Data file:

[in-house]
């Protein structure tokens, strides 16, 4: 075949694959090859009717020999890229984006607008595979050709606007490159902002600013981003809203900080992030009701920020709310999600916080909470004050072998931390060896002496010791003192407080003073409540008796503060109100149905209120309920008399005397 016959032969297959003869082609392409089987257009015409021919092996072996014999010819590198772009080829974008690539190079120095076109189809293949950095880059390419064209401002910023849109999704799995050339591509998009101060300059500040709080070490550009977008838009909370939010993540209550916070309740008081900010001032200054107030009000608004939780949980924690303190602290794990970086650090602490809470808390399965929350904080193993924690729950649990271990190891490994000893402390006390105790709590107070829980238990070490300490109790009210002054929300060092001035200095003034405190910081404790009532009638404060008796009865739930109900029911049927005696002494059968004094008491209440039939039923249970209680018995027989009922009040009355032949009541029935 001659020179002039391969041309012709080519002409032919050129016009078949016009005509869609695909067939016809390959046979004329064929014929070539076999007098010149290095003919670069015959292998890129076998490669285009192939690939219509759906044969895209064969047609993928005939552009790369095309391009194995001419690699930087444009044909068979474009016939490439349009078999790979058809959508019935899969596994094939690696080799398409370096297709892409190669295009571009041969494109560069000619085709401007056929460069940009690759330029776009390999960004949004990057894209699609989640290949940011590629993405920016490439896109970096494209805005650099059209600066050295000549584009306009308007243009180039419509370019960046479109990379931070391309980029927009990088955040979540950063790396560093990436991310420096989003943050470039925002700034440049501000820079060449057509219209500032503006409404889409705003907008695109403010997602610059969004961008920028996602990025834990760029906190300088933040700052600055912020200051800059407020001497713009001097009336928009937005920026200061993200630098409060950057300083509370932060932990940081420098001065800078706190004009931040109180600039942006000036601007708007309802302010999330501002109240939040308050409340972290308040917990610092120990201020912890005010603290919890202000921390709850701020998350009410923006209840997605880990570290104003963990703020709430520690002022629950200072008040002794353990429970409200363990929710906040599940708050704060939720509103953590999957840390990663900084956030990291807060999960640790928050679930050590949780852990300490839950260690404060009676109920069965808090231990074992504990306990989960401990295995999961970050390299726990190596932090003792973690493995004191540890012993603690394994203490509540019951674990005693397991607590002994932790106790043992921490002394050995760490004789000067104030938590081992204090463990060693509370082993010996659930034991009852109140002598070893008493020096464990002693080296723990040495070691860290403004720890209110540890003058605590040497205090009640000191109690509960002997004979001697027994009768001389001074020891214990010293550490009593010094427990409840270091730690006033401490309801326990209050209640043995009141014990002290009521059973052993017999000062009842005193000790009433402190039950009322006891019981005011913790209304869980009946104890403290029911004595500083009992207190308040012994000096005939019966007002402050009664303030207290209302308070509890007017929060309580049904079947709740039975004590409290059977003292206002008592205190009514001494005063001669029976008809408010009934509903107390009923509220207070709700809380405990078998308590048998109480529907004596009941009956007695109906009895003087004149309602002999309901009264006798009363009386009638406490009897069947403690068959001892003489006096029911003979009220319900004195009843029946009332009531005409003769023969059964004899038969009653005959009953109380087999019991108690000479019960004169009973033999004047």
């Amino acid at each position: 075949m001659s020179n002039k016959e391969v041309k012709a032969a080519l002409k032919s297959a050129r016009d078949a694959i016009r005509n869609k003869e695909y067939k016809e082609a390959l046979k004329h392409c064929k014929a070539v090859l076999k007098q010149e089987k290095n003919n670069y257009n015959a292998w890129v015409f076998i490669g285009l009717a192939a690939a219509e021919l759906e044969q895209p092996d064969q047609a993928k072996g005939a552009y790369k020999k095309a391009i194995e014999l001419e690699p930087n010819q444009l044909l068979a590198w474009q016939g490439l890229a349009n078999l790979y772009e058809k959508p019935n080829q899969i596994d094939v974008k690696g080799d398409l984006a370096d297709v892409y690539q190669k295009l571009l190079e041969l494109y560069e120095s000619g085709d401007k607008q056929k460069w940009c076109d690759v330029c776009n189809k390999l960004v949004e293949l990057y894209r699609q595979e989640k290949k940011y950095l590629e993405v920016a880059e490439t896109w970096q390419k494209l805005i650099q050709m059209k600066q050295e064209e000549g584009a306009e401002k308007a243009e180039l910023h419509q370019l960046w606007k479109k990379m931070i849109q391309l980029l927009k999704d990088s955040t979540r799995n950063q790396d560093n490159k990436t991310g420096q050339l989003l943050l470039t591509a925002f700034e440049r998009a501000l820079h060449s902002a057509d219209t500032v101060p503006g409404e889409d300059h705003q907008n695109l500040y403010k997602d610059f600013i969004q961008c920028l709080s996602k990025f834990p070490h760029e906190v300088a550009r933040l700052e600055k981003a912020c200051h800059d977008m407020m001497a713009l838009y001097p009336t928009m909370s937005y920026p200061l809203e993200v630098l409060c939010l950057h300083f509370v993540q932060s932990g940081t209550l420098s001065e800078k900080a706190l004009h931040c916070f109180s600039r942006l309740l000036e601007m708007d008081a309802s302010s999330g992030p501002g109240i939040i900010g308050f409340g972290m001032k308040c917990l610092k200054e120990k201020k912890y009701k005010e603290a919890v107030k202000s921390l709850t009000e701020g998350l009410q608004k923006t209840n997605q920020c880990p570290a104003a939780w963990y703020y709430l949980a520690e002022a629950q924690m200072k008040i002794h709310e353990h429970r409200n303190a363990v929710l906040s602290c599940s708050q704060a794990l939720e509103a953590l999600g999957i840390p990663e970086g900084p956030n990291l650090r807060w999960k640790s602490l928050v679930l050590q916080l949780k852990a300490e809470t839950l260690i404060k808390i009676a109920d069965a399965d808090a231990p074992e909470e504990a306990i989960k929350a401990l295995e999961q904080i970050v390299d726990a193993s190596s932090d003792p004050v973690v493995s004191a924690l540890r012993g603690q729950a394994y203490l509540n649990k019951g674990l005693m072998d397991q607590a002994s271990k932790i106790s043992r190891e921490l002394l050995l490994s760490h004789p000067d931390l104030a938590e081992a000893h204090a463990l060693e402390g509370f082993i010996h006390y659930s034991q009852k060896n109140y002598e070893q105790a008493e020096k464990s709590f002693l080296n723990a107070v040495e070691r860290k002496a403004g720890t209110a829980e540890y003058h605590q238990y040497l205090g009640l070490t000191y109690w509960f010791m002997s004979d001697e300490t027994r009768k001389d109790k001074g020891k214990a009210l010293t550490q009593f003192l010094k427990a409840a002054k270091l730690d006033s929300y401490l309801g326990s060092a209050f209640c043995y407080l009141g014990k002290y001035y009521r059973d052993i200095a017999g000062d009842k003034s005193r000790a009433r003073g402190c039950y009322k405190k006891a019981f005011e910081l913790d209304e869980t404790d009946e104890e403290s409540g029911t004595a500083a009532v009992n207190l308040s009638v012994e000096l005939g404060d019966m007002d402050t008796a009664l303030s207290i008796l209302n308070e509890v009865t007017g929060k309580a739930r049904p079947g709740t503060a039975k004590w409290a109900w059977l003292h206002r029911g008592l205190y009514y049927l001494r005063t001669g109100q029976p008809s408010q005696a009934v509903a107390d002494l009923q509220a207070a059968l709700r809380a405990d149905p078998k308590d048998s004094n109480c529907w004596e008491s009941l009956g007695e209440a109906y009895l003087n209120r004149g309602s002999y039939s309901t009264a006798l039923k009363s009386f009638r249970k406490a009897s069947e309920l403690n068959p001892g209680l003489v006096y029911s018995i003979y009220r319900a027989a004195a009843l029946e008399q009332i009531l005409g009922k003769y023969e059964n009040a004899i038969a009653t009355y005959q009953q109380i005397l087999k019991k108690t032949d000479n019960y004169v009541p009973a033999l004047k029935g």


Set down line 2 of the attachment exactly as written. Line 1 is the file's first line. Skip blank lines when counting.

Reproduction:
């Protein structure tokens, strides 16, 4: 075949694959090859009717020999890229984006607008595979050709606007490159902002600013981003809203900080992030009701920020709310999600916080909470004050072998931390060896002496010791003192407080003073409540008796503060109100149905209120309920008399005397 016959032969297959003869082609392409089987257009015409021919092996072996014999010819590198772009080829974008690539190079120095076109189809293949950095880059390419064209401002910023849109999704799995050339591509998009101060300059500040709080070490550009977008838009909370939010993540209550916070309740008081900010001032200054107030009000608004939780949980924690303190602290794990970086650090602490809470808390399965929350904080193993924690729950649990271990190891490994000893402390006390105790709590107070829980238990070490300490109790009210002054929300060092001035200095003034405190910081404790009532009638404060008796009865739930109900029911049927005696002494059968004094008491209440039939039923249970209680018995027989009922009040009355032949009541029935 001659020179002039391969041309012709080519002409032919050129016009078949016009005509869609695909067939016809390959046979004329064929014929070539076999007098010149290095003919670069015959292998890129076998490669285009192939690939219509759906044969895209064969047609993928005939552009790369095309391009194995001419690699930087444009044909068979474009016939490439349009078999790979058809959508019935899969596994094939690696080799398409370096297709892409190669295009571009041969494109560069000619085709401007056929460069940009690759330029776009390999960004949004990057894209699609989640290949940011590629993405920016490439896109970096494209805005650099059209600066050295000549584009306009308007243009180039419509370019960046479109990379931070391309980029927009990088955040979540950063790396560093990436991310420096989003943050470039925002700034440049501000820079060449057509219209500032503006409404889409705003907008695109403010997602610059969004961008920028996602990025834990760029906190300088933040700052600055912020200051800059407020001497713009001097009336928009937005920026200061993200630098409060950057300083509370932060932990940081420098001065800078706190004009931040109180600039942006000036601007708007309802302010999330501002109240939040308050409340972290308040917990610092120990201020912890005010603290919890202000921390709850701020998350009410923006209840997605880990570290104003963990703020709430520690002022629950200072008040002794353990429970409200363990929710906040599940708050704060939720509103953590999957840390990663900084956030990291807060999960640790928050679930050590949780852990300490839950260690404060009676109920069965808090231990074992504990306990989960401990295995999961970050390299726990190596932090003792973690493995004191540890012993603690394994203490509540019951674990005693397991607590002994932790106790043992921490002394050995760490004789000067104030938590081992204090463990060693509370082993010996659930034991009852109140002598070893008493020096464990002693080296723990040495070691860290403004720890209110540890003058605590040497205090009640000191109690509960002997004979001697027994009768001389001074020891214990010293550490009593010094427990409840270091730690006033401490309801326990209050209640043995009141014990002290009521059973052993017999000062009842005193000790009433402190039950009322006891019981005011913790209304869980009946104890403290029911004595500083009992207190308040012994000096005939019966007002402050009664303030207290209302308070509890007017929060309580049904079947709740039975004590409290059977003292206002008592205190009514001494005063001669029976008809408010009934509903107390009923509220207070709700809380405990078998308590048998109480529907004596009941009956007695109906009895003087004149309602002999309901009264006798009363009386009638406490009897069947403690068959001892003489006096029911003979009220319900004195009843029946009332009531005409003769023969059964004899038969009653005959009953109380087999019991108690000479019960004169009973033999004047």